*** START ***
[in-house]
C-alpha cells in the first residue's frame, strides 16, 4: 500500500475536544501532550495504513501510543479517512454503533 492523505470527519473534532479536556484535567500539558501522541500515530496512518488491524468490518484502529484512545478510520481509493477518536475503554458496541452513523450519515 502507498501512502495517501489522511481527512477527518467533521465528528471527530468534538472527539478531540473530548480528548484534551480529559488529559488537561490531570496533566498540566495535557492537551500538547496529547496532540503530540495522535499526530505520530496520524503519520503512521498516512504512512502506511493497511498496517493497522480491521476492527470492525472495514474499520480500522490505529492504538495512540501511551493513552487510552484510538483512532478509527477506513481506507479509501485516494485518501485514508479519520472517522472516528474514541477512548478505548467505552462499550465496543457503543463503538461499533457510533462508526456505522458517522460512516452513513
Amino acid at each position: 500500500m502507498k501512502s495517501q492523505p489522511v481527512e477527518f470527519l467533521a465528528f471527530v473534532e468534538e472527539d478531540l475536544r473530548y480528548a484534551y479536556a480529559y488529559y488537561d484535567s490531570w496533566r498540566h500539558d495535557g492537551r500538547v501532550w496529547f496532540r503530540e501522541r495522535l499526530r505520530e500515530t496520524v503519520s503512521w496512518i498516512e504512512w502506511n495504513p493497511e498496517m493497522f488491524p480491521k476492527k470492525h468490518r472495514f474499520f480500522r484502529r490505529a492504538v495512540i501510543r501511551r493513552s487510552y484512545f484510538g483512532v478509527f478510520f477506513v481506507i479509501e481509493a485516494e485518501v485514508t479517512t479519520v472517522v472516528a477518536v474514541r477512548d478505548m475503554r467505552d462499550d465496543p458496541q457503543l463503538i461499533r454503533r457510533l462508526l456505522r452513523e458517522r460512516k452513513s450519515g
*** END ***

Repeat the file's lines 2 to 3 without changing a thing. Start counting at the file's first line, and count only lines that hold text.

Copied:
C-alpha cells in the first residue's frame, strides 16, 4: 500500500475536544501532550495504513501510543479517512454503533 492523505470527519473534532479536556484535567500539558501522541500515530496512518488491524468490518484502529484512545478510520481509493477518536475503554458496541452513523450519515 502507498501512502495517501489522511481527512477527518467533521465528528471527530468534538472527539478531540473530548480528548484534551480529559488529559488537561490531570496533566498540566495535557492537551500538547496529547496532540503530540495522535499526530505520530496520524503519520503512521498516512504512512502506511493497511498496517493497522480491521476492527470492525472495514474499520480500522490505529492504538495512540501511551493513552487510552484510538483512532478509527477506513481506507479509501485516494485518501485514508479519520472517522472516528474514541477512548478505548467505552462499550465496543457503543463503538461499533457510533462508526456505522458517522460512516452513513
Amino acid at each position: 500500500m502507498k501512502s495517501q492523505p489522511v481527512e477527518f470527519l467533521a465528528f471527530v473534532e468534538e472527539d478531540l475536544r473530548y480528548a484534551y479536556a480529559y488529559y488537561d484535567s490531570w496533566r498540566h500539558d495535557g492537551r500538547v501532550w496529547f496532540r503530540e501522541r495522535l499526530r505520530e500515530t496520524v503519520s503512521w496512518i498516512e504512512w502506511n495504513p493497511e498496517m493497522f488491524p480491521k476492527k470492525h468490518r472495514f474499520f480500522r484502529r490505529a492504538v495512540i501510543r501511551r493513552s487510552y484512545f484510538g483512532v478509527f478510520f477506513v481506507i479509501e481509493a485516494e485518501v485514508t479517512t479519520v472517522v472516528a477518536v474514541r477512548d478505548m475503554r467505552d462499550d465496543p458496541q457503543l463503538i461499533r454503533r457510533l462508526l456505522r452513523e458517522r460512516k452513513s450519515g